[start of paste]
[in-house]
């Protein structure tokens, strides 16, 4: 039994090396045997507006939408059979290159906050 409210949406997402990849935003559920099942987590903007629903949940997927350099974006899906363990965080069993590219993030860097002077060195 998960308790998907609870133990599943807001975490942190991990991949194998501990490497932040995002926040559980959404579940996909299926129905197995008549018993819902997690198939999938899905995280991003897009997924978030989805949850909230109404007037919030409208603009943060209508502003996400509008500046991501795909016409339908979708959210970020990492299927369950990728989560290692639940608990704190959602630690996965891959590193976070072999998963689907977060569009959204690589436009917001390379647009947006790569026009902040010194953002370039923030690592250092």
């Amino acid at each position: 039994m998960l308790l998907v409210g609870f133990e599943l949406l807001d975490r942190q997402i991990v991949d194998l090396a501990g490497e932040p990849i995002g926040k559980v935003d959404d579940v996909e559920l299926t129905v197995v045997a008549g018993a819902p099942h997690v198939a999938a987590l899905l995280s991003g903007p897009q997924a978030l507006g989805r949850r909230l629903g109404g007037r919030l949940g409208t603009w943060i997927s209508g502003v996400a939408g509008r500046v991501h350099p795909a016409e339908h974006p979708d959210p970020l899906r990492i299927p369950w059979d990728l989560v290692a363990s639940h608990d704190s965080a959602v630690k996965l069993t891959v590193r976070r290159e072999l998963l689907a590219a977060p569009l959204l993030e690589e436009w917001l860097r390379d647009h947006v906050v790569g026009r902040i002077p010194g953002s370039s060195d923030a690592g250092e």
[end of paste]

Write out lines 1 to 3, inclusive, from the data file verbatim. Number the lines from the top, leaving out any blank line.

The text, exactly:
[in-house]
């Protein structure tokens, strides 16, 4: 039994090396045997507006939408059979290159906050 409210949406997402990849935003559920099942987590903007629903949940997927350099974006899906363990965080069993590219993030860097002077060195 998960308790998907609870133990599943807001975490942190991990991949194998501990490497932040995002926040559980959404579940996909299926129905197995008549018993819902997690198939999938899905995280991003897009997924978030989805949850909230109404007037919030409208603009943060209508502003996400509008500046991501795909016409339908979708959210970020990492299927369950990728989560290692639940608990704190959602630690996965891959590193976070072999998963689907977060569009959204690589436009917001390379647009947006790569026009902040010194953002370039923030690592250092």
């Amino acid at each position: 039994m998960l308790l998907v409210g609870f133990e599943l949406l807001d975490r942190q997402i991990v991949d194998l090396a501990g490497e932040p990849i995002g926040k559980v935003d959404d579940v996909e559920l299926t129905v197995v045997a008549g018993a819902p099942h997690v198939a999938a987590l899905l995280s991003g903007p897009q997924a978030l507006g989805r949850r909230l629903g109404g007037r919030l949940g409208t603009w943060i997927s209508g502003v996400a939408g509008r500046v991501h350099p795909a016409e339908h974006p979708d959210p970020l899906r990492i299927p369950w059979d990728l989560v290692a363990s639940h608990d704190s965080a959602v630690k996965l069993t891959v590193r976070r290159e072999l998963l689907a590219a977060p569009l959204l993030e690589e436009w917001l860097r390379d647009h947006v906050v790569g026009r902040i002077p010194g953002s370039s060195d923030a690592g250092e």